ESSIC scientists finding out how to make climate indicators more user-friendly

Melissa Kenney’s recent research has centered on how to make scientific information more accessible to decision-makers in the public. In September, the Earth System Science Interdisciplinary Center (ESSIC) assistant research professor visited the White House as an invited guest of the White House Social and Behavioral Sciences Team to attend a meeting about potential applications of behavioral science in the policy realm – the topic of President Obama’s executive order released the same day encouraging federal agencies to “develop strategies for applying behavioral insights to programs.”

“There’s a lot of insights from the social and behavioral sciences that aren’t being fully utilized,” Kenney said. “And part of those insights … provide ways of supporting the American public in better using policies or better adopting benefits that were put in place to help them.”

Kenney’s own research seeks insights into how lay audiences understand climate science indicators. Along with Dr. Irina Feygina, an ESSIC visiting assistant research professor formerly of the White House Social and Behavioral Sciences Team, Kenney is evaluating the U.S. Global Change Research Program’s online list of indicators, which includes information such as Annual Greenhouse Gas Index trends, atmospheric CO2 levels and the concentration of chlorophyll in coastal waters.

The goal is to develop the indicators, which the USGCRP instituted in May as a proof-of-concept, into a resource “that would be flexible enough … for federal to local decision-makers,” Kenney said.

Next, funded by the University of Maryland ADVANCE program, she’ll survey user responses to a modification to an indicator visual to assess its content and presentation. The modification is to be based on themes that emerged from qualitative interviews with physical, ecological and social scientists.

“We figured if there were things that were confusing to the scientists, then they were probably going to be confusing to non-scientists as well, except more so,” Kenney said.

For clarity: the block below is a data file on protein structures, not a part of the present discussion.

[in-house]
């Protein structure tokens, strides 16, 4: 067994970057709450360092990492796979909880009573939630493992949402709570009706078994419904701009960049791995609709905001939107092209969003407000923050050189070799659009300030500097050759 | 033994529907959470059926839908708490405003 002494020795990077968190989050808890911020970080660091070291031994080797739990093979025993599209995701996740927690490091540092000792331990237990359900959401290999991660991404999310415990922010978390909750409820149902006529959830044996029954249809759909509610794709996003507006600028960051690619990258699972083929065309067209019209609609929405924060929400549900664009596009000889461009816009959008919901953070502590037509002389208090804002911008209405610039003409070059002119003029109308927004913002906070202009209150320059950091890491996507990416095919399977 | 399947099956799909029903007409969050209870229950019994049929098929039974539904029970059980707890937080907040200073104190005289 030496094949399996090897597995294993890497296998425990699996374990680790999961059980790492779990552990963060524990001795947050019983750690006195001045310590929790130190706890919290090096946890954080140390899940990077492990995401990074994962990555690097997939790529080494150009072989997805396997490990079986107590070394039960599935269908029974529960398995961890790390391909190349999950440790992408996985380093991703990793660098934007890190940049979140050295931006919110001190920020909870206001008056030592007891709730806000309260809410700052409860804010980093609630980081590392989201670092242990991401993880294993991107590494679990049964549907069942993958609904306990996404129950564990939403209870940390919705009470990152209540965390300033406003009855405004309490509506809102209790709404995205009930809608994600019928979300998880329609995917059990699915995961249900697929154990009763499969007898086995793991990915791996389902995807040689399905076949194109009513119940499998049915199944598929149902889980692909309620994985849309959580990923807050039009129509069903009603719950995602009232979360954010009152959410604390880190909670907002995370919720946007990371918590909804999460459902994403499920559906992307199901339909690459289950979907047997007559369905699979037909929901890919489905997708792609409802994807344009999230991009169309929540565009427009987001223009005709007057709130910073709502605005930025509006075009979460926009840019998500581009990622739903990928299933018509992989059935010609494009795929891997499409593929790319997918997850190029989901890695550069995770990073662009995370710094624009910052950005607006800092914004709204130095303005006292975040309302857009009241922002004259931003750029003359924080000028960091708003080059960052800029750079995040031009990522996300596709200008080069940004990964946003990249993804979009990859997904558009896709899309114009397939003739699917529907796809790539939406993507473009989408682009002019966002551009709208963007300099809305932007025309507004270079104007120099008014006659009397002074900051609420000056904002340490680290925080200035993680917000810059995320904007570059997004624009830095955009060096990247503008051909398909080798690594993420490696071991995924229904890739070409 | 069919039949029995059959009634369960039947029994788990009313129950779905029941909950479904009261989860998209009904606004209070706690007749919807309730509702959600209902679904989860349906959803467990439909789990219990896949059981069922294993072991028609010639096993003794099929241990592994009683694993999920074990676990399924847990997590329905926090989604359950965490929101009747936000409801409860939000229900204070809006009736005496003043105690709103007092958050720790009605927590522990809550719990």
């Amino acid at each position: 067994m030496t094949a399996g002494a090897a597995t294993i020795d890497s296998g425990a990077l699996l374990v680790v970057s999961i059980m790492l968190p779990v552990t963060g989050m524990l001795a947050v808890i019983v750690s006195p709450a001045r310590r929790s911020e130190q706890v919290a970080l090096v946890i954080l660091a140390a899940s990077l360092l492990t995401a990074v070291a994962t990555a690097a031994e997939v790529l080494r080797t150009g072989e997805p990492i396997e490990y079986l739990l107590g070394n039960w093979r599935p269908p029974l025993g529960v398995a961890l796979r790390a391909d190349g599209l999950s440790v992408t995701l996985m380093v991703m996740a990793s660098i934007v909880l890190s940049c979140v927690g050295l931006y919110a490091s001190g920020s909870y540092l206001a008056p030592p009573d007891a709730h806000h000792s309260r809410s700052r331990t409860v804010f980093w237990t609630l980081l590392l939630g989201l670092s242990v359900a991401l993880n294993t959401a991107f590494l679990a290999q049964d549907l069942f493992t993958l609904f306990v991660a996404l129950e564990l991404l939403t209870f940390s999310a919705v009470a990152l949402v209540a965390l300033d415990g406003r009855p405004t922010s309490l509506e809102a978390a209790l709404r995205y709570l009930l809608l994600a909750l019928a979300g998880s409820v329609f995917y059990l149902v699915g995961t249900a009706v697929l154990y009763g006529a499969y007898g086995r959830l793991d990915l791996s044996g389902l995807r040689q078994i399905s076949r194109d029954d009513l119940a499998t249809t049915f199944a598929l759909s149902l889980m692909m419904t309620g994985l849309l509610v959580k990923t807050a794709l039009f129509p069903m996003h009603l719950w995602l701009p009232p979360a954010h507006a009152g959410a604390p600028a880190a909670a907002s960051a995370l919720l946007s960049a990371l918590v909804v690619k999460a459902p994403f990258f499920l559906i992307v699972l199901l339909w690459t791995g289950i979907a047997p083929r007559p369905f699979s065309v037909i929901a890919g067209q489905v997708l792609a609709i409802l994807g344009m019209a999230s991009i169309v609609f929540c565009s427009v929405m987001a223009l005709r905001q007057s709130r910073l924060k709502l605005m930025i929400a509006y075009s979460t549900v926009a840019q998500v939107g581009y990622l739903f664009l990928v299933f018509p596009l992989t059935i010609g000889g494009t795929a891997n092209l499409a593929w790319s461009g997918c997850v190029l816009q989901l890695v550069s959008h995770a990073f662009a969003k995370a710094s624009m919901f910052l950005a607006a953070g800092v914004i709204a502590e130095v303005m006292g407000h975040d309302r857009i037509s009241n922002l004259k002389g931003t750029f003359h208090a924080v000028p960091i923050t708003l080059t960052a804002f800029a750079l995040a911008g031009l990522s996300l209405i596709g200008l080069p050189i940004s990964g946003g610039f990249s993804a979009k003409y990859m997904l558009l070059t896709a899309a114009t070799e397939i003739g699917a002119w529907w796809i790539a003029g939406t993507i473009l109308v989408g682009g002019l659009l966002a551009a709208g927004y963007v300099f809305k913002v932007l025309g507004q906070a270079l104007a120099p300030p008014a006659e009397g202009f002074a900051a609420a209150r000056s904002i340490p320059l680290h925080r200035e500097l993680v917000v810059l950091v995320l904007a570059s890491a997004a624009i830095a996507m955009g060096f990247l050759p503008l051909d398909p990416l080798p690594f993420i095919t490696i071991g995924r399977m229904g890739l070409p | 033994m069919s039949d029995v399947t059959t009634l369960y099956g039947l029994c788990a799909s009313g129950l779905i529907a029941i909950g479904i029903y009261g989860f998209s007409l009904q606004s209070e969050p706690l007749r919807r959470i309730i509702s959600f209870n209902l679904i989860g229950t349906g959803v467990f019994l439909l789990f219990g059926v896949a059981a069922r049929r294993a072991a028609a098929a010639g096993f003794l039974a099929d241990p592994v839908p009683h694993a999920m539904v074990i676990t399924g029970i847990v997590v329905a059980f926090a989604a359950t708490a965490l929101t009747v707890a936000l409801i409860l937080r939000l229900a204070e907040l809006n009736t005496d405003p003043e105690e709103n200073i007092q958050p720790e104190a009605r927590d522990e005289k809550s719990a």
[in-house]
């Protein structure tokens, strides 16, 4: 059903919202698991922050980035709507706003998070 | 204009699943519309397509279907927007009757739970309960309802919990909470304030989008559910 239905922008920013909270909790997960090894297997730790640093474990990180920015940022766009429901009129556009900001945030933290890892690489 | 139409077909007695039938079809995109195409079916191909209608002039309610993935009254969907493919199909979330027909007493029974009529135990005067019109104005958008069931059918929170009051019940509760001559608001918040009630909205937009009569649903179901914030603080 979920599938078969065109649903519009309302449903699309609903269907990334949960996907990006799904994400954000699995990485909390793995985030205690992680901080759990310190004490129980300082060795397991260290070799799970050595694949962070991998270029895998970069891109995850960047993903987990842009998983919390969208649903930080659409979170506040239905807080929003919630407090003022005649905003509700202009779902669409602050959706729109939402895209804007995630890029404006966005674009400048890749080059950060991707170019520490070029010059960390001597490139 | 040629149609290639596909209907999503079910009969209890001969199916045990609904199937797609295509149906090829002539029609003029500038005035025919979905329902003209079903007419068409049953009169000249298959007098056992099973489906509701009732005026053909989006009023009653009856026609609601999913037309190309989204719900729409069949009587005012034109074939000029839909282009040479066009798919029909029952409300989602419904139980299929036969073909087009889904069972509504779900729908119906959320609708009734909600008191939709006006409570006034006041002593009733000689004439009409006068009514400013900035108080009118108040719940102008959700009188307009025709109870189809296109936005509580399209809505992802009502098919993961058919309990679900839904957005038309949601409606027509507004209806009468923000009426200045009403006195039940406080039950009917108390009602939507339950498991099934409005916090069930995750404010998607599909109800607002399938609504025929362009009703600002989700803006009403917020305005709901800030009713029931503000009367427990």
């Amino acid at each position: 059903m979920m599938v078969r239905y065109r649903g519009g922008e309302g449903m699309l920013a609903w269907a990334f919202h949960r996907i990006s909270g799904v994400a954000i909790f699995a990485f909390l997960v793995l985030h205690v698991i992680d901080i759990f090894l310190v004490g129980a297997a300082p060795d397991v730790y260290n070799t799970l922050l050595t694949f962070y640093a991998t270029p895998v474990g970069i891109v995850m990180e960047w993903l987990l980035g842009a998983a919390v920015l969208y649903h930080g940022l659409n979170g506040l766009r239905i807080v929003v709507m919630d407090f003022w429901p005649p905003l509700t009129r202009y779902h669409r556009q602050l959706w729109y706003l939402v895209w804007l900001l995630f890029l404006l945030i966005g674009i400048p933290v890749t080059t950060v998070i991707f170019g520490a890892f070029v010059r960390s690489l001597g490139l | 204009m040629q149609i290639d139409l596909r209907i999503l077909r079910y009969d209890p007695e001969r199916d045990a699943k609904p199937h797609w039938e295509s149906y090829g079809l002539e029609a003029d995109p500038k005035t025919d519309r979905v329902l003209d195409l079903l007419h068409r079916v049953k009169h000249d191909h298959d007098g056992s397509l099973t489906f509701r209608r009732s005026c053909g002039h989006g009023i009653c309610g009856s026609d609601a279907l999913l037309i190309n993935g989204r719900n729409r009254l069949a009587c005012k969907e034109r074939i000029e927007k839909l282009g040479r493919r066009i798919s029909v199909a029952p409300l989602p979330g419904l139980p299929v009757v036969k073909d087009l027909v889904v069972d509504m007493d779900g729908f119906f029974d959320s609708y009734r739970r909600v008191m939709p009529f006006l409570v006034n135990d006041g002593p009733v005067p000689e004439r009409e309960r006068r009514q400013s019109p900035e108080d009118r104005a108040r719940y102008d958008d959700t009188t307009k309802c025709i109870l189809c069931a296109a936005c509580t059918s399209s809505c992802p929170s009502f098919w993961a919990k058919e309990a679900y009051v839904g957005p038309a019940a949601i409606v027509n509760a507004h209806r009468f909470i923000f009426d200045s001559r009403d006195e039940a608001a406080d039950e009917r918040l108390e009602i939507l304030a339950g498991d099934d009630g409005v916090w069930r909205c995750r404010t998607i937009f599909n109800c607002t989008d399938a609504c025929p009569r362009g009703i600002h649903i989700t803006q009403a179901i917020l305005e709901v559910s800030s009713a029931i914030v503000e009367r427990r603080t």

Michael Gerst, an ESSIC visiting assistant research professor, has been working with Kenney and the scientists who are providing input on the indicators. He said a primary challenge of the project is presenting scientific expertise in a way non-scientists can comprehend.

Scientists sometimes assume that if “you just give people information … they’re going to understand it – which we know anecdotally and in other ways is not really true,” Gerst said.

“What I’ve been working on are ways to get them to think collectively, very systematically about the system that they’re … experts in, and then helping them be able to show to non-experts how they thought in both a systematic and scientific way about the recommendations that they’ve made.”

Kenney co-authored a guest editorial for the October issue of Frontiers in Ecology and the Environment, the journal of the Ecological Society of America, citing the USGCRP’s current set of indicators as “just a first step” toward a more comprehensive set of information about climate’s impacts on society. With an Oct. 7 White House memorandum “directing all Federal agencies to incorporate the value of natural, or ‘green,’ infrastructure and ecosystem services into Federal planning and decision making,” accessible and helpful information will be important.

As for her research on climate indicators, Kenney said she would ultimately like to learn “how people are using it, whether or not they are using using it, and what the barriers might be to the use of indicator information for decision-making.”